More than 90 people from around the Diocese of Parramatta gathered online on World Day of Migrants and Refugees to hear the experience of those who have fled their homes and are now based in Australia.
The participants heard personal stories from someone currently seeking asylum in Australia and someone who has lived experience as a refugee in our community. They also had a chance to discuss their own reactions to these presentations in small groups and to ask questions, which were answered by an expert working in the field.
Participants learned that some people seeking asylum who have been here as long as nine years, have not been granted a permanent visa to stay in Australia due to Australian law. It means these people are living a permanently insecure existence. Even something as simple as a Medicare card needs to be reapplied for when it expires, rather than automatically rolling over. This situation leaves people with little regular income dangerously exposed if they become ill. The escalation of the situation in Afghanistan means that many refugees from this country will never be able to return home, and yet they are given little information as to their status and their future by our government. At the same time, many do not have work rights or government assistance and must rely on emergency food services to survive.
One speaker who is currently seeking asylum commented, “They are not even trying to tell us what our status is,” adding that he knows young people in his situation who have tried to take their own lives due to their constant anxiety and feelings of hopelessness towards the future. “It is sad to see the Australian Government treating us as another type of human being,” he said.
Those who have been lucky to gain permanent visas have shown how the resilience that refugees use to survive the situations they have escaped from, also drives them to make positive contributions to their new homeland.
Another speaker who arrived as a child from Afghanistan when it was invaded by the Russian army told her family’s story. Her father was a promising young architect with the courage to take his young family to safety after losing his brothers in the fighting. Despite being witnesses to atrocities, his four very young children have grown into successful young adults, now in the fields of journalism, social services and IT. Her mother is a nurse, and her father established an architectural firm that welcomes and employs young refugees.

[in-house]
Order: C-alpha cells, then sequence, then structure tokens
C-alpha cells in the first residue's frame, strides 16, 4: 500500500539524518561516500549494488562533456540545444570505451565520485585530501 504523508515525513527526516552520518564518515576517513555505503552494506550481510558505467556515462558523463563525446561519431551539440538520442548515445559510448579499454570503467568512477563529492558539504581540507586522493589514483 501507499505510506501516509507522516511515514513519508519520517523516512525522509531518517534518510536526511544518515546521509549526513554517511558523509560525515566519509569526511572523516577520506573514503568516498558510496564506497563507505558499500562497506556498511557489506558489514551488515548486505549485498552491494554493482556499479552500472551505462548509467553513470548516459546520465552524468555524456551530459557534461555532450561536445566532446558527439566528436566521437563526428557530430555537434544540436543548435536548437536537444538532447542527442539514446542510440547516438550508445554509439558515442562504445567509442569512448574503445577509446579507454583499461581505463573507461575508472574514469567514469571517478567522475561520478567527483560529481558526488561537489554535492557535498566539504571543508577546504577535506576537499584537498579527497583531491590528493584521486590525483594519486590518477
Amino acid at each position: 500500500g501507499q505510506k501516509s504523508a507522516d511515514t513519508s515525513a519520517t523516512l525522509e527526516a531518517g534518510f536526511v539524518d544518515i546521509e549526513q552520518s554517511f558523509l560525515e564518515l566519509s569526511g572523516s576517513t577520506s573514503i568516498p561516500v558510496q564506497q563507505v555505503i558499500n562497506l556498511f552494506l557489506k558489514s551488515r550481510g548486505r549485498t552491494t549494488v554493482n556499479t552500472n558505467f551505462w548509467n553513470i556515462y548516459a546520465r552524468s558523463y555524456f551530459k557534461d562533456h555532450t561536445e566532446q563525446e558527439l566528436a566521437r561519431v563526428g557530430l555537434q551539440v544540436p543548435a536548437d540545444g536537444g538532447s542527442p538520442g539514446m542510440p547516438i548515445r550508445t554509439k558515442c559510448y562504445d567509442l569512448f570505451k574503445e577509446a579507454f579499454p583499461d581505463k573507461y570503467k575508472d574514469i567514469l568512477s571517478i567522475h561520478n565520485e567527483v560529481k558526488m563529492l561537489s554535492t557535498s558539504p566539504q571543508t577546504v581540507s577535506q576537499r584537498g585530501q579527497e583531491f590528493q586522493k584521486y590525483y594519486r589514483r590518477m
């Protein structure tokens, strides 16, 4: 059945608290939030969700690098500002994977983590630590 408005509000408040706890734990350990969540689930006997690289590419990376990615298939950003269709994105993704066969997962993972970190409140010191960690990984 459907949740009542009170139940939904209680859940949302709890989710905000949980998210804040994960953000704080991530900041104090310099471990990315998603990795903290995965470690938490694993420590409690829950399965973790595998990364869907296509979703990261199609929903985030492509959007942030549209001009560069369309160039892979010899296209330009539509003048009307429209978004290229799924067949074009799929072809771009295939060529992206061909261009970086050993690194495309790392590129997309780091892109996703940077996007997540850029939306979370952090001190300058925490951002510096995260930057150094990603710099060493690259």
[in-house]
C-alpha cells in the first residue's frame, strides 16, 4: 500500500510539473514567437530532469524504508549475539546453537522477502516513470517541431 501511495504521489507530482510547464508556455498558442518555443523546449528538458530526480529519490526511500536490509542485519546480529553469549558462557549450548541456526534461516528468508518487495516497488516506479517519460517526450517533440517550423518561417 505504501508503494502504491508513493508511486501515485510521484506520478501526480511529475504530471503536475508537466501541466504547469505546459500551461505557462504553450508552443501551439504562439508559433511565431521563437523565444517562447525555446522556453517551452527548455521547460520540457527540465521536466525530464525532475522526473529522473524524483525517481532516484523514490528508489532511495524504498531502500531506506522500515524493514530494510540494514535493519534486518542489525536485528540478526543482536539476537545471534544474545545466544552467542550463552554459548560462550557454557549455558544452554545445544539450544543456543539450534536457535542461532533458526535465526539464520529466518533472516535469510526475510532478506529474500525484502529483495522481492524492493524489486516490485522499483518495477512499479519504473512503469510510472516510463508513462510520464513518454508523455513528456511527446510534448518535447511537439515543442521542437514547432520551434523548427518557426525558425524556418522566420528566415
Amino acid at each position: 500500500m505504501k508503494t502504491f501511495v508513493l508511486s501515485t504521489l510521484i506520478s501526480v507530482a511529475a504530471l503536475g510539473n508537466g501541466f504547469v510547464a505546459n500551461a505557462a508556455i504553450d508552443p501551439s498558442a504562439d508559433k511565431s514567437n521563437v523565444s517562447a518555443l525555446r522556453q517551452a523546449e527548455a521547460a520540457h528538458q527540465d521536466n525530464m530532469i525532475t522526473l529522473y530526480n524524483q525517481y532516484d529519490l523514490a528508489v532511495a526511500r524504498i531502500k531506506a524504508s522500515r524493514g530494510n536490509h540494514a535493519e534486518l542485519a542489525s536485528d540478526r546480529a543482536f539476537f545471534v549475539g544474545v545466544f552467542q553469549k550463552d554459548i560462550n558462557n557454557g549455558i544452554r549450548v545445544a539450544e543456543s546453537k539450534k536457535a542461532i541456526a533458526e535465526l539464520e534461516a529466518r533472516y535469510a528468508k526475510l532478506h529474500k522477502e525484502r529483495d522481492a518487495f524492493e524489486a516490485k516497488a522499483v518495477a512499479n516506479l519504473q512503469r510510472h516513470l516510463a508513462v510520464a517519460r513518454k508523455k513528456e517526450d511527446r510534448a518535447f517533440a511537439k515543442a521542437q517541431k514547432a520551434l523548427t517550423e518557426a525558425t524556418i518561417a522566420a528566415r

Participants submitted questions to the speakers including asking their opinion of the Australian Government’s regular depiction of people seeking asylum as ‘queue jumpers’.
Speakers explained that no one who leaves their home to seek asylum does so by choice. “There is so much heartbreak behind it,” one said, adding that while she has been able to make a successful life in Australia, she had to leave her country “by force” and still remembers sadly leaving family and beloved pets behind.
Another commented on how the quotas that Australia accepts are so low, that people just need to take any opportunity they can to save their family. “Already the 3,000 places the Australian Government set for refugees from Afghanistan are filled,” she said. “We need to accept at least 20,000.”
Participants heard how they can take action:
- Providing food and toiletries through the Diocesan Food Drive and other fundraisers for organisations supporting refugees and people seeking asylum
- Signing the Christians United for Afghanistan petition which calls for a special refugee intake of 20,000 by Australia
- Writing to MPs or arranging a meeting to talk to them. The Sydney Alliance is offering an online workshop this evening at 5.30pm (Wednesday 29 September) on how to do this successfully.
- Offering friendship through the Parish Group Mentorship Program or organizing a ‘welcome dinner’
- Remembering refugees and people seeking asylum in prayer in Mass or a “Circle of Silence”
- One powerful yet simple support for refugees is to help change attitudes and raise awareness in everyday conversations, or inviting a refugee to speak to your parish or school group.
The participants received a sheet with these and more action ideas, which you can download here.
The Diocesan Conversation with Refugees was organised by the “Diocesan Journey… Walking with Refugees” team. If you are interested in hosting a local Community Conversation in your parish, school or organisation, you can find more information here. Please contact email@example.com if you have any questions.
The World Day of Migrants and Refugees was held on Sunday 26 September.
Read Pope Francis’ Pope Francis’ Message for the 107th World Day of Migrants and Refugees here.
The refugee speakers in this story have not been identified, as many fear retribution regarding their claims for asylum and for family still in their country.